Is Joe Hart‘s potential demotion to third-choice goalkeeper, or switch to Everton or Borussia Dortmund, really that seismic? Pep Guardiola has shown throughout his coaching career that he doesn’t shy from controversial decisions, dumping players due to a style or personality he doesn’t see as beneficial to his squad.
At Barcelona, he had no qualms with shipping out Ronaldinho and Deco – among two of the most storied players in a generation – as he didn’t deem them suitable for his era at the Camp Nou. Then in Bavaria, he banished forward Mario Mandzukic to Atletico Madrid following a Bundesliga campaign of 21 starts and 18 goals for Bayern Munich. Bastian Schweinsteiger‘s brusque exit last summer further showed no room for sentimentality with Guardiola at the helm.
And now at Manchester City, Hart, first-choice goalkeeper at both club level and for England, has fallen victim to Pep’s unassailable mindset. This despite the popular terrace chant among the City support for the past few years warning of a riot should the shot-stopper be sold.
The general misconception among the media – and maybe even in part of Guardiola’s thinking – is that Hart struggles with the ball at his feet, and this paved the way for his exit. The 29-year-old excelled across most sports that he represented for Meole Brace School and his home county of Shropshire, and in his teenage years between the sticks for Shrewsbury Town showed an assurance in possession that made him an 11th outfield player for the lower-league outfit.
The precocious talent would habitually stand on the edge of his 18-yard box, calling for the ball from whichever overweight journeymen would comprise of his back four that term. He had the ability to skip the challenges of a frontman after being sold short with a limp backpass, and then ping a diagonal ball to his wingers with unerring accuracy.
He certainly had the ability to rehash and improve his old sweeper-like role under Guardiola.
He can boast a 100 percent record through his penalty-taking exploits for England Under-21s and City too, showing no qualms in driving his laces through the leather spheroid with an exactness you’d suspect would allude his usurper, Willy Caballero, between the sticks.
The effort against AS Roma was in a friendly match last year, but it’s things like the maverick look over the shoulder that could’ve unsettled Guardiola. Hart’s ascent to his popular standing at City hasn’t come without its hiccups – it has been a career at times blighted by over-confidence.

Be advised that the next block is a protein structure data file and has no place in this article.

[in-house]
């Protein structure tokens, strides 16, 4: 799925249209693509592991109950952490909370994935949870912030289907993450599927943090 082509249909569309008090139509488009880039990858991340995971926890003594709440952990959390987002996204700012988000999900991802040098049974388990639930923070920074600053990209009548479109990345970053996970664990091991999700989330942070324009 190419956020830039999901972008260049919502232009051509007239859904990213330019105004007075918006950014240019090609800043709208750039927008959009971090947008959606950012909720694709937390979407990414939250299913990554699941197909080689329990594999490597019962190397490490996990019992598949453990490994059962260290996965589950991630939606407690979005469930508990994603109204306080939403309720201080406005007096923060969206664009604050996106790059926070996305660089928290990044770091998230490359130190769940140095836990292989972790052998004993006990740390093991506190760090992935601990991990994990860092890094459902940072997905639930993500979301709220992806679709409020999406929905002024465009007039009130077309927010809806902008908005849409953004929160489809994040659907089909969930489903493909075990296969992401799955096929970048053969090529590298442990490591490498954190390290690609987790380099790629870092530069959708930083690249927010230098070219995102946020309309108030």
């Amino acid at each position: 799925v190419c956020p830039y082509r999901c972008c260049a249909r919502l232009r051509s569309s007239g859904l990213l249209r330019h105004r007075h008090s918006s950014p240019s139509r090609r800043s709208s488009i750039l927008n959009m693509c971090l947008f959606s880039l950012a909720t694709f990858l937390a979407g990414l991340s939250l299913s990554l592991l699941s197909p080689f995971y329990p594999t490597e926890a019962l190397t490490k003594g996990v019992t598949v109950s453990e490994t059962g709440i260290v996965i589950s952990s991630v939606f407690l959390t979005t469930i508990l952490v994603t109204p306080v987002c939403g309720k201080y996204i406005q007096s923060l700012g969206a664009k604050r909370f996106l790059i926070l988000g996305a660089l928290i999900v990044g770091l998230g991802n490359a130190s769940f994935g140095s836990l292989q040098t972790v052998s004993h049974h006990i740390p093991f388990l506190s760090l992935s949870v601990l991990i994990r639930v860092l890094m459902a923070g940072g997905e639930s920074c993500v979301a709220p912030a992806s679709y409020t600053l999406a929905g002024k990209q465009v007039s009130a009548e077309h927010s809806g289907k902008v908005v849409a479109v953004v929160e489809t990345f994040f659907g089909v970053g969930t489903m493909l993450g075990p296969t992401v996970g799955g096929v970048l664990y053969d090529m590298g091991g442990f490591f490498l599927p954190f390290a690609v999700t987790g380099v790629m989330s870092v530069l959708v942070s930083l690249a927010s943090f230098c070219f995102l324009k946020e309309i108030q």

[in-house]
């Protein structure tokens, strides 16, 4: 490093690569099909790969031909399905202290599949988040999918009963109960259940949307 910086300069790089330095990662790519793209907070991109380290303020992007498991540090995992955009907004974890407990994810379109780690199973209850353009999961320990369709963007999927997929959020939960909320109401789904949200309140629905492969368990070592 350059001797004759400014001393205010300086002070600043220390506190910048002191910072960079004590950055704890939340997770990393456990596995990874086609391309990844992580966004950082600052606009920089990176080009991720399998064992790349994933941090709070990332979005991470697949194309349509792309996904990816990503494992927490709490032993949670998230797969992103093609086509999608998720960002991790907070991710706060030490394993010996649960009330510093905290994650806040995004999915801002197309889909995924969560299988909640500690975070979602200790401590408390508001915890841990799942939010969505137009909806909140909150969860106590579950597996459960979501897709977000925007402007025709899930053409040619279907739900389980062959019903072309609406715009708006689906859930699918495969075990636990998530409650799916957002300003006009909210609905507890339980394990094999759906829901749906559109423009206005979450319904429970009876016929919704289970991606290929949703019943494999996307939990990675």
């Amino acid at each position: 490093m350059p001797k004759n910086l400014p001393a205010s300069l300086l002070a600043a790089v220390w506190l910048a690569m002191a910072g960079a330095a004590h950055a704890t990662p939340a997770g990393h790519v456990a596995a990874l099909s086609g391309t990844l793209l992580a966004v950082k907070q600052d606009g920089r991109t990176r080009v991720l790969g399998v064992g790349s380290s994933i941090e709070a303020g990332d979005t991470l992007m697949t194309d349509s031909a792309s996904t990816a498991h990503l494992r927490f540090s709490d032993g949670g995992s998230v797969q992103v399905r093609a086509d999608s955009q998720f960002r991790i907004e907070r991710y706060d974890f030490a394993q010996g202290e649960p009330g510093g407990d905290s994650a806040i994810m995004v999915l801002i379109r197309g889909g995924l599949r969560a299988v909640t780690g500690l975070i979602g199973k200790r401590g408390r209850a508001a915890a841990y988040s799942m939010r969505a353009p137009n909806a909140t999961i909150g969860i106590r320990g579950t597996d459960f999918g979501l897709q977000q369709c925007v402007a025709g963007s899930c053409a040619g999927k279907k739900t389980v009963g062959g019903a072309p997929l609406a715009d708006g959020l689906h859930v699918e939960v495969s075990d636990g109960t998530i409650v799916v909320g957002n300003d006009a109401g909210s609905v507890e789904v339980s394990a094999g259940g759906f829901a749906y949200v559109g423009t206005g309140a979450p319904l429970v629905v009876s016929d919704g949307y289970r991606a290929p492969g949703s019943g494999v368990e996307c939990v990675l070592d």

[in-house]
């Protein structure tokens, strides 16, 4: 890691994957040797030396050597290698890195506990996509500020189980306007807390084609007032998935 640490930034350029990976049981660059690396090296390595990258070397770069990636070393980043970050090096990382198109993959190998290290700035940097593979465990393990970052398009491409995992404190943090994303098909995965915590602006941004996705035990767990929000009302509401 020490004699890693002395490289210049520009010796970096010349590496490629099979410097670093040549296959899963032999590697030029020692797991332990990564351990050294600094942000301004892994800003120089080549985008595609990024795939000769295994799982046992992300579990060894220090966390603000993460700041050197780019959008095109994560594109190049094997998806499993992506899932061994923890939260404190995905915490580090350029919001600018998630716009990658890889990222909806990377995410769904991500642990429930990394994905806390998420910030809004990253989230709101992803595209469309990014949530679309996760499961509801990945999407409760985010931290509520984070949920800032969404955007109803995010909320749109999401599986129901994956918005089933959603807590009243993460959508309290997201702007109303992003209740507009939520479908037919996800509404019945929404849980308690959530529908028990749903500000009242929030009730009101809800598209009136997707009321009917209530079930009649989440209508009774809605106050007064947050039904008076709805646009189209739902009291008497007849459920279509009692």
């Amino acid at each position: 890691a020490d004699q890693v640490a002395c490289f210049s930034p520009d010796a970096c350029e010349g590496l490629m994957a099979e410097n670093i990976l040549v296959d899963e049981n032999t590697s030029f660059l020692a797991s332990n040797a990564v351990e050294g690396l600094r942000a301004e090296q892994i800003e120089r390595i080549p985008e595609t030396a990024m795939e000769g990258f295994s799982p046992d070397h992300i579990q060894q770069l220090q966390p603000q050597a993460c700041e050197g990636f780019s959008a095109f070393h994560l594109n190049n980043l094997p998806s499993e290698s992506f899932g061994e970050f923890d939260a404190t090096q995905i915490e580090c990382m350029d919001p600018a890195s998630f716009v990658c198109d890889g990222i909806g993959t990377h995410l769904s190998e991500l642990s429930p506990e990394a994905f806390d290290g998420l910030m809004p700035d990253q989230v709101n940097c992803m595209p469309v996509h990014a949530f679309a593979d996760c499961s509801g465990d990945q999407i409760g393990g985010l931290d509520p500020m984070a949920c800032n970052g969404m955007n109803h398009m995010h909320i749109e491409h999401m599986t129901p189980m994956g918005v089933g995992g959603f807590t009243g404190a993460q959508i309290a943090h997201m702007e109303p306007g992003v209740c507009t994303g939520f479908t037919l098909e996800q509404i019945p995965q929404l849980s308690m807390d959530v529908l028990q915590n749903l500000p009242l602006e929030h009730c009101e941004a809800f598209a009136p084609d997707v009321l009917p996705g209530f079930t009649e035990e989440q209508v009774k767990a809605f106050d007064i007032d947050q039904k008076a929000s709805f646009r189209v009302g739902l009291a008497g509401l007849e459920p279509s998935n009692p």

The team’s unofficial spokesperson
In the sustained injury absences of captain Vincent Kompany last season, Hart was often the man tasked with having the microphones thrust in his face during difficult moments.
The former head boy of his secondary school is eloquent, and unashamedly honest, but that trait has landed him in hot water with a former boss when Hart said City had thrown away an opportunity to beat Real Madrid in 2012.
“Joe Hart should stay in goal and make saves,” said then-manager Roberto Mancini. “If anyone should criticise the team it should be me, not Joe Hart. I am the judge, not Joe Hart.”
After Manuel Pellegrini’s last City home match (where many publications – this one included – ran stories of a near-empty ground staying for the farewell, despite many watching on a big screen outside the ground, nursing a pint on a sweltering day), Hart came dangerously close to undermining the Chilean’s tenure.
“Obviously we’ve enjoyed our time under Manuel. We’ve won a couple of trophies – we’ve battled for a lot more,” Hart assessed after May’s 2-2 home draw with Arsenal. “I’m sure he feels the same as all of us: last season was disappointing, and this season – one trophy – and we’re going to fight until the end next week to try and make this some sort of a vaguely successful season.”
While Pellegrini – dubbed “This Charming Man” by City fans in reference to Manchester music legends The Smiths – may allow this candidness, Guardiola’s methods are less democratic.
Claudio Bravo, a 33-year-old Chilean who has shared the goalkeeping workload with Marc-Andre ter Stegen at Barcelona in recent years, has arrived in Manchester ahead of a reported £17-million move. But this isn’t Hart’s replacement – it’s a mere stop-gap before the future No. 1 assumes his place.
“As of today I want to play for La Real, I wear their colours,” said Geronimo Rulli on his return to Real Sociedad training. “Then, whatever might happen later, will happen. I’m not thinking about the future now, just the present.”
Rulli, 24, spent the last two seasons on loan in San Sebastian and, after signing for City this summer, his loan back to Sociedad will become permanent in January. The benefit for Guardiola’s club is that City will hold the option to re-sign him for €14 million over the following three transfer windows. Complicated, but barring a disastrous drop in form, Rulli will wear a City shirt by August 2018.
With Hart’s unceremonious jilting, there could have been an oversight when it comes to his adeptness with the ball on the ground, but Rulli’s future assignment seems inevitable. Rather than stringing Hart along, Guardiola made it clear the goalkeeping position will experience change in the next couple of years.
The Spanish boss has additionally instigated a hierarchical shift while he’s in charge: unlike the end of Mancini’s tenure and much of Pellegrini’s, no word and personality is bigger at the club than his own.